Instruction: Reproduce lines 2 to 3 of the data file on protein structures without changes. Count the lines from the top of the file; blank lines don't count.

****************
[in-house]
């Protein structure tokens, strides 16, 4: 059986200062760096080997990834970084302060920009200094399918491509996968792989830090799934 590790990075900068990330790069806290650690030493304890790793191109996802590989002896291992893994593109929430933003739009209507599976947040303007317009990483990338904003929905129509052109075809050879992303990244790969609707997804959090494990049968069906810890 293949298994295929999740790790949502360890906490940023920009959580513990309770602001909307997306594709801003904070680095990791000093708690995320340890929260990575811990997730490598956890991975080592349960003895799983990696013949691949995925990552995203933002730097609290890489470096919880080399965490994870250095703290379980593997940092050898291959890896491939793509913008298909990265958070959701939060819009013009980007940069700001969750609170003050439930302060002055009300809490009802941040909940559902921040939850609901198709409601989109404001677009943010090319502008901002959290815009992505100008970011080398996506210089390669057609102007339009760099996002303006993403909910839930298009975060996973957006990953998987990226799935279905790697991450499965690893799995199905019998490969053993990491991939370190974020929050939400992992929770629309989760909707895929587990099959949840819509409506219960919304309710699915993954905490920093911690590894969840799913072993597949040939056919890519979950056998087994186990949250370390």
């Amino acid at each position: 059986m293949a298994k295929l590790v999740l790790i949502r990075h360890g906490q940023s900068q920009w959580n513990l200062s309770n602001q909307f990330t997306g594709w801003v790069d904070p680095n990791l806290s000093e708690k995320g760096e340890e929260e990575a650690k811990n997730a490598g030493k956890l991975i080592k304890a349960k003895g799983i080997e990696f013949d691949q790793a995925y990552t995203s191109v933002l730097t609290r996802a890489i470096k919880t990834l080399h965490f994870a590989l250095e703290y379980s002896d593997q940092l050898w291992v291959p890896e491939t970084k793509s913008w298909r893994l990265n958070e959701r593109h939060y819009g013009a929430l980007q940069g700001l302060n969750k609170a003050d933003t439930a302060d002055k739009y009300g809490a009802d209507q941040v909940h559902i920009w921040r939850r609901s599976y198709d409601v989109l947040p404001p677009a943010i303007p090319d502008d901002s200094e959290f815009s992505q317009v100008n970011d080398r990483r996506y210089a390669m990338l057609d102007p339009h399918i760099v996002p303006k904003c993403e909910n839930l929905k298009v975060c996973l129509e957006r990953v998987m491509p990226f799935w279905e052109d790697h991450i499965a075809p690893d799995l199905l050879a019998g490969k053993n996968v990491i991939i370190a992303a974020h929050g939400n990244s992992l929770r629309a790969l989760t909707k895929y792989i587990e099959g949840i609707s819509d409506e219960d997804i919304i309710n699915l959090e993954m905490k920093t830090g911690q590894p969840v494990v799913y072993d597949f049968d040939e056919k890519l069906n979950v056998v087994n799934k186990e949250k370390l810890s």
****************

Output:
């Protein structure tokens, strides 16, 4: 059986200062760096080997990834970084302060920009200094399918491509996968792989830090799934 590790990075900068990330790069806290650690030493304890790793191109996802590989002896291992893994593109929430933003739009209507599976947040303007317009990483990338904003929905129509052109075809050879992303990244790969609707997804959090494990049968069906810890 293949298994295929999740790790949502360890906490940023920009959580513990309770602001909307997306594709801003904070680095990791000093708690995320340890929260990575811990997730490598956890991975080592349960003895799983990696013949691949995925990552995203933002730097609290890489470096919880080399965490994870250095703290379980593997940092050898291959890896491939793509913008298909990265958070959701939060819009013009980007940069700001969750609170003050439930302060002055009300809490009802941040909940559902921040939850609901198709409601989109404001677009943010090319502008901002959290815009992505100008970011080398996506210089390669057609102007339009760099996002303006993403909910839930298009975060996973957006990953998987990226799935279905790697991450499965690893799995199905019998490969053993990491991939370190974020929050939400992992929770629309989760909707895929587990099959949840819509409506219960919304309710699915993954905490920093911690590894969840799913072993597949040939056919890519979950056998087994186990949250370390």
């Amino acid at each position: 059986m293949a298994k295929l590790v999740l790790i949502r990075h360890g906490q940023s900068q920009w959580n513990l200062s309770n602001q909307f990330t997306g594709w801003v790069d904070p680095n990791l806290s000093e708690k995320g760096e340890e929260e990575a650690k811990n997730a490598g030493k956890l991975i080592k304890a349960k003895g799983i080997e990696f013949d691949q790793a995925y990552t995203s191109v933002l730097t609290r996802a890489i470096k919880t990834l080399h965490f994870a590989l250095e703290y379980s002896d593997q940092l050898w291992v291959p890896e491939t970084k793509s913008w298909r893994l990265n958070e959701r593109h939060y819009g013009a929430l980007q940069g700001l302060n969750k609170a003050d933003t439930a302060d002055k739009y009300g809490a009802d209507q941040v909940h559902i920009w921040r939850r609901s599976y198709d409601v989109l947040p404001p677009a943010i303007p090319d502008d901002s200094e959290f815009s992505q317009v100008n970011d080398r990483r996506y210089a390669m990338l057609d102007p339009h399918i760099v996002p303006k904003c993403e909910n839930l929905k298009v975060c996973l129509e957006r990953v998987m491509p990226f799935w279905e052109d790697h991450i499965a075809p690893d799995l199905l050879a019998g490969k053993n996968v990491i991939i370190a992303a974020h929050g939400n990244s992992l929770r629309a790969l989760t909707k895929y792989i587990e099959g949840i609707s819509d409506e219960d997804i919304i309710n699915l959090e993954m905490k920093t830090g911690q590894p969840v494990v799913y072993d597949f049968d040939e056919k890519l069906n979950v056998v087994n799934k186990e949250k370390l810890s």